Superstorm’s impact may be felt at car dealers in Naperville
By David Sharos For The Sun November 15, 2012 11:44AM
Updated: December 19, 2012 12:34PM
In the wake of Superstorm Sandy, thousands of residents throughout the East Coast were impacted by power loss, food shortages and lack of shelter, not to mention the millions of dollars’ worth of property destroyed.
But in the days that have followed, another issue which could impact residents here in Naperville involves the untold number of vehicles that news footage has shown floating in sea water, which some sources say could impact the supply of used cars across the country.
With supplies down, prices generally go up. And to compound matters — what if those floating cars damaged by sea water enter the pipeline of the used car market?
Naperville dealers confirmed that car prices are likely to increase in the wake of the storm but that selling salt-corroded vehicles would be a difficult task.
“With the Car Fax auto checks and the fact that vin numbers can be used to identify where cars came from, I’m not sure a lot of damaged cars are going to pop up in the Midwest,” said Fair Oaks Ford-Lincoln used car sales manager Sam Santoro. “We monitor things well, and there aren’t as many cars sold at auctions, in that a lot of dealers got out of the lease market. I personally don’t trust a lot of the technology out there. I like to go and look at the cars and inspect them myself.”
Sales manager Ed Piet, who works at Naperville Jeep/Dodge, said it is unlikely cars damaged from the East Coast would make it into the Midwest pipeline as most dealers work with local suppliers or buy during factory authorized sales.
“We get the majority of our cars from trade-ins or through the factory, but these water damaged cars should have ‘flood titles’ issued on them and declared a loss,” Piet said. “It’s unfortunate that people there lost their vehicles and that many of them are probably going to have to replace vehicles ahead of the normal replacement cycle they are used to, but it’s actually a good thing for the car business. If the cars were late model, people will probably have to put a little money into them and wind up with a brand new car and not something pre-owned.”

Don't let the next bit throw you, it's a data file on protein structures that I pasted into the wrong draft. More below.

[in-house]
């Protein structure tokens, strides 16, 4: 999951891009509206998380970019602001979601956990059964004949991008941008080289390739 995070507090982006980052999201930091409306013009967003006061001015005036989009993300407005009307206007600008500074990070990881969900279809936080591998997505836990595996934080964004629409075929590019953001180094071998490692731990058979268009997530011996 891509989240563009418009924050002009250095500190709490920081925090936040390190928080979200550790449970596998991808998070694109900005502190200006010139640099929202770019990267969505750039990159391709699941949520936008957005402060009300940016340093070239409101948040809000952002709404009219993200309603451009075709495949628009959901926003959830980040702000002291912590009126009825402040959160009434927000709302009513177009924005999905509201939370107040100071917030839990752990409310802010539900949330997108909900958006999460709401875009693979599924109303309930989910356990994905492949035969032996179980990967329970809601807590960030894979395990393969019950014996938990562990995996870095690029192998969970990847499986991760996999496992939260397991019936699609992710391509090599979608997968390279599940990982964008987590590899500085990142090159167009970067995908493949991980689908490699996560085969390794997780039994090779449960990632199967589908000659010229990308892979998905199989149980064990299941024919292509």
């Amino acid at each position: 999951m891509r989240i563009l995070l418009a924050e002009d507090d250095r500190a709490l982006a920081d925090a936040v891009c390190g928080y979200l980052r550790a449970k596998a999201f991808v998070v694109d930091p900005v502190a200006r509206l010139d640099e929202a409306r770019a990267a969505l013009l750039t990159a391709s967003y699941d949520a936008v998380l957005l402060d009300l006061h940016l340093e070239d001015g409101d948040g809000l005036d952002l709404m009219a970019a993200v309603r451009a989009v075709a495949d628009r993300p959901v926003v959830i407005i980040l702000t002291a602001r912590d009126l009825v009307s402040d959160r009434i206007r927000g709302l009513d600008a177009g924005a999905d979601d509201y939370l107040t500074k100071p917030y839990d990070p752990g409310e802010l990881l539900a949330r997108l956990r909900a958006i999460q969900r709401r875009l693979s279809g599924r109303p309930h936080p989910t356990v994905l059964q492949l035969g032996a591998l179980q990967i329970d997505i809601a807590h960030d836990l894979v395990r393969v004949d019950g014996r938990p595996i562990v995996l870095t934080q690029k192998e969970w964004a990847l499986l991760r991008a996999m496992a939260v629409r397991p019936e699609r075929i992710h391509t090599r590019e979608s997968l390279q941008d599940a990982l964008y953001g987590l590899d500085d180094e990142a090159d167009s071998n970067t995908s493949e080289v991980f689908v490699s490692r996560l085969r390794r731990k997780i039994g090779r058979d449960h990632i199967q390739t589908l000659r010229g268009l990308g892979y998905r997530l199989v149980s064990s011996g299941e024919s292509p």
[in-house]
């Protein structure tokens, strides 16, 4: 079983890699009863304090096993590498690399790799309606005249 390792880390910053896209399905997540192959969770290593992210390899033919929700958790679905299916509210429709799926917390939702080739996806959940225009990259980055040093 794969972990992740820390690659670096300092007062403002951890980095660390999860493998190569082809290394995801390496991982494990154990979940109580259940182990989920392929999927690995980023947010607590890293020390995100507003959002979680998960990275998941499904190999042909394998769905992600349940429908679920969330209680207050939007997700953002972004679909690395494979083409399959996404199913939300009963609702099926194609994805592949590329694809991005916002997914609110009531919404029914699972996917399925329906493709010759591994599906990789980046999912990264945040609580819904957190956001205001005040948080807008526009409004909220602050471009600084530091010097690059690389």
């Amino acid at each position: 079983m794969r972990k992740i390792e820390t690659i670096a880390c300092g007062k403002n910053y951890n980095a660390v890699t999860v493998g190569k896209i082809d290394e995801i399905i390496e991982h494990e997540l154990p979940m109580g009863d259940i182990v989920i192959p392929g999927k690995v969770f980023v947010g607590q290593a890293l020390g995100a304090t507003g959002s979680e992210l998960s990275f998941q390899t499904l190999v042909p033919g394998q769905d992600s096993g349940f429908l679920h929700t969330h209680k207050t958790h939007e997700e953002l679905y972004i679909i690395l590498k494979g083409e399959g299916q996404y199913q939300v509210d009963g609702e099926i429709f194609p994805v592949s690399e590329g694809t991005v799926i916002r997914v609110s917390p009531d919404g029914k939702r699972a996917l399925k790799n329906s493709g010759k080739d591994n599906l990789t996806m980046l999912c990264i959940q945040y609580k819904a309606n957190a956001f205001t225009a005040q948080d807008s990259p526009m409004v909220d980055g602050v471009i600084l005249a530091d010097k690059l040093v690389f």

The timing of Superstorm Sandy may actually have both a positive and negative effect on the local used car market, argues Chevrolet of Naperville General Sales Manager Wayne Michor. Supplies of used cars, he said, are going to be impacted, at least in the short term, “because dealers in the East Coast have 100 percent of nothing to sell.”
“Cars are bought all over the country using the Internet, and we buy at least 100 of them a month that way,” Michor said. “Because the dealers on the East Coast have to have cars, they’re going to have to pay more at the auctions to get them. By taking away some of our supplies in the Midwest, it will impact the cost here as well. But the good news is we’ll likely be offering more in trade for people who are looking to buy new.”
Brian Napleton, owner of Napleton’s Valley Hyundai in Aurora, believes that so far, Superstorm Sandy has not had an impact on used car sales or prices in the Midwest.
“Everything is dictated by the market, but for the present there hasn’t been an impact here on the local used car market,” Napleton said. “Here at this dealership, our new versus used cars sales are about 2 to 1. It remains to be seen whether there will be any residual effects from the storm, but for now, we don’t see it.”
Napleton would not comment regarding damaged cars getting into the pipeline but the manager of Naperville’s White Eagle Auto Body Shop Daniel Resenbiz remains skeptical about the fate of the East Coast’s sea-washed cars.
“I absolutely think dealers are going to try and sell those cars and they are going to get into the pipeline here in the Midwest,” Resenbiz said. “There are cars that are damaged or nearly totaled that are sent across one state into another all the time. A professional detailer can’t cover up a car damaged by sea water as the carpet and pad under it has to be replaced, but even more, there is all the corrosion of the electrical system and the wires that goes way beyond that level.”
Michor said he believes local dealers will be cautious about buying damaged goods and that “the exposure to having water-damaged cars in the area is negligible.”
“It’s the same thing as a few years ago with the hurricane in New Orleans,” he said. “We use Car Fax and know the vehicle’s history.”
Illinois Secretary of State Jesse White’s office is also taking action to prevent damaged cars being sold to Illinois drivers. White’s office said that as many as 250,000 cars were affected by the hurricane. Title applications are being carefully monitored to see if vehicles were registered in the flood areas, officials said.
retary of State’s office said.